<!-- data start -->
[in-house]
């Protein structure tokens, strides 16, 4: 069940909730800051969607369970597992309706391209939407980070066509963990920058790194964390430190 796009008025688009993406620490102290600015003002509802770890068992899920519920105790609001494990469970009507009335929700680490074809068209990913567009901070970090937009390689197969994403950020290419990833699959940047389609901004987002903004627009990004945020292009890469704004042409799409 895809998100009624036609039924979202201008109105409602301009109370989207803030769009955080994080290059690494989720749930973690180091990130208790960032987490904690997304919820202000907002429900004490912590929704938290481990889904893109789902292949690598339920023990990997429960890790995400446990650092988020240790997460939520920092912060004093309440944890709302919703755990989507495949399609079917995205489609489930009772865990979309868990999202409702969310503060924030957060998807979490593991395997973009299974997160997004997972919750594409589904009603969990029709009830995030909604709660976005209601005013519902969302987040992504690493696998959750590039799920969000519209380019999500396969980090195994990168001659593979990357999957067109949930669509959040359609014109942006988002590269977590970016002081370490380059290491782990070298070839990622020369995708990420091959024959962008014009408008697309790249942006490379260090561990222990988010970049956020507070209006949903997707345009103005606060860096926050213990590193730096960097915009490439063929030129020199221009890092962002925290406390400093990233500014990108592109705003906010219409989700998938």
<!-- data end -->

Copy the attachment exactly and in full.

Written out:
[in-house]
């Protein structure tokens, strides 16, 4: 069940909730800051969607369970597992309706391209939407980070066509963990920058790194964390430190 796009008025688009993406620490102290600015003002509802770890068992899920519920105790609001494990469970009507009335929700680490074809068209990913567009901070970090937009390689197969994403950020290419990833699959940047389609901004987002903004627009990004945020292009890469704004042409799409 895809998100009624036609039924979202201008109105409602301009109370989207803030769009955080994080290059690494989720749930973690180091990130208790960032987490904690997304919820202000907002429900004490912590929704938290481990889904893109789902292949690598339920023990990997429960890790995400446990650092988020240790997460939520920092912060004093309440944890709302919703755990989507495949399609079917995205489609489930009772865990979309868990999202409702969310503060924030957060998807979490593991395997973009299974997160997004997972919750594409589904009603969990029709009830995030909604709660976005209601005013519902969302987040992504690493696998959750590039799920969000519209380019999500396969980090195994990168001659593979990357999957067109949930669509959040359609014109942006988002590269977590970016002081370490380059290491782990070298070839990622020369995708990420091959024959962008014009408008697309790249942006490379260090561990222990988010970049956020507070209006949903997707345009103005606060860096926050213990590193730096960097915009490439063929030129020199221009890092962002925290406390400093990233500014990108592109705003906010219409989700998938």